Pejorative vocabulary in the works of Mykola Gogol and its rendering in German translations
The article is dedicated to the contrastive analysis of the contstituents of insulting illocutionary acts in the discourses of the words by M. V. Gogol and their German translations. The main attention deals with lexical means of insulting however the dominance of the speaker’s intention is to degradate the hearer.
The need for comparative study of speech acts, in particular on the material of translations of works of fiction, is determined by the accumulated volume of
knowledge about speech acts and the need to separate the universal provisions of the theory of speech acts from nationally relevant ones. The aim of the article is a comparative analysis of the constituents of illocutionary acts of insult in the discourse of works by M. V. Gogol and their German translations, as fiction models reality, and therefore the texts of fiction are the most accessible source for considering the features of these speech acts. As one of the initial stages, a comparative study of speech acts presupposes the isolation of their invariant and variational parts. The invariant part of speech acts consists of the essential, characterological constituents, and the variational constituents are insignificant. Essential constituents are fixed, or preset, and nonessential ones are non-fixed, or not pre-set. In the descriptions of speech acts only fixed constituents are subject to specification. If some constituent turns out to be unspecified, this does not mean that it is not present at all, but it only testifies to the fact that this speech act is not sensitive to it, i. e. with respect to this speech act this constituent is not relevant. There are also such constituents which may remain non-actualized. By insult we understand the inflicting of a heavy verbal grievance and thus it is this that differs it from a curse and ordinary abuse. After all, even if under certain circumstances something that is not directly addressed to the addressee can be perceived by him as offensive, then this happens despite the speaker’s intention. And in the speech act of insult, the speaker realizes his emotionally motivated intention of humiliating the addressee. If the addressee is present, then if he does not silently take down the insult, then in this dialogical situation he will react either with a response insult or with protesting objections. In the absence of the addressee, this speech act will take the form of a monologue. According to some researchers, the verbal act of insult is aimed specifically at its public implementation, in which the most complete communicative effect is achieved, because in the absence of witnesses, it is only a cathartic reaction to interpersonal relations with the goal of getting rid of negative emotions and redistributing the existing interpersonal status. The speaker can insult a person by using various lexical means, endowing him with various negative qualities, attributing to him deviations from the generally accepted norms of behavior or by identifying him with something that is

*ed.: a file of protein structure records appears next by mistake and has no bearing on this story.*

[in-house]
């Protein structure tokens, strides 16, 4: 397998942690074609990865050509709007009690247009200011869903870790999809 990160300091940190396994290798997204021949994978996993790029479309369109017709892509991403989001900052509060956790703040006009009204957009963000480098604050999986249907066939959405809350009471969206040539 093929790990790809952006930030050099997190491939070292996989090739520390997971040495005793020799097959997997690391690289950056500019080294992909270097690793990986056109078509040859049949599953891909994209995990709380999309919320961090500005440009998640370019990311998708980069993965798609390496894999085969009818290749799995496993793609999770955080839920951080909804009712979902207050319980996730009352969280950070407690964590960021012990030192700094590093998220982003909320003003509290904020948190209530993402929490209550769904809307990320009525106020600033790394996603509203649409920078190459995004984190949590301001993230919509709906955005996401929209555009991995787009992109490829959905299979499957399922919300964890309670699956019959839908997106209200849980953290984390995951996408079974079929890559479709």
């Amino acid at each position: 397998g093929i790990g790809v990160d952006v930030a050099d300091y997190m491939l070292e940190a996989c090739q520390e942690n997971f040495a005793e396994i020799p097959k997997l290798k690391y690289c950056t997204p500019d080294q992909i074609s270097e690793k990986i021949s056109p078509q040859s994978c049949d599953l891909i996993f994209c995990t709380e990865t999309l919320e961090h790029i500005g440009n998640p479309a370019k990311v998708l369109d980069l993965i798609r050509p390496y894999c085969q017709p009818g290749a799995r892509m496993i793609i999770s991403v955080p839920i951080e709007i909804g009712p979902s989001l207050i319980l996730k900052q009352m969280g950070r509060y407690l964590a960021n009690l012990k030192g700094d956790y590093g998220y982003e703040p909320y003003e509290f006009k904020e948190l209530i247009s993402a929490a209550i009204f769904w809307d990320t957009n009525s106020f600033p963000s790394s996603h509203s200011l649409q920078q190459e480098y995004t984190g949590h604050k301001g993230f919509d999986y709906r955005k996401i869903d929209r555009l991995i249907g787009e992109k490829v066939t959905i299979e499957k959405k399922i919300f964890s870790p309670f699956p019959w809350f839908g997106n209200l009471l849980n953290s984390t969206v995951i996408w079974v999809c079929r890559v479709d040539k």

perceived by others unequivocally negatively. In this case, the lexical unit must have an appropriate denotative or connotative value components. The possibilities for translating maledictory vocabulary are determined by its belonging to either absolute abusive words, which are fixed in dictionaries as such, or relative ones when they are only in a certain context. Abusive and coarse-vernacular vocabulary carries an extremely large stylistic load. It is comparatively easier to find it’s equivalent rendering, than that of proper or colloquial-vernacular words. Objective factors which predetermine the choice of a proper equivalent are supplemented by subjective factors that depend on the translator’s individuality, determined by his artistic perception, personal qualities and the peculiarity of the selection of linguistic means in the process of translation.
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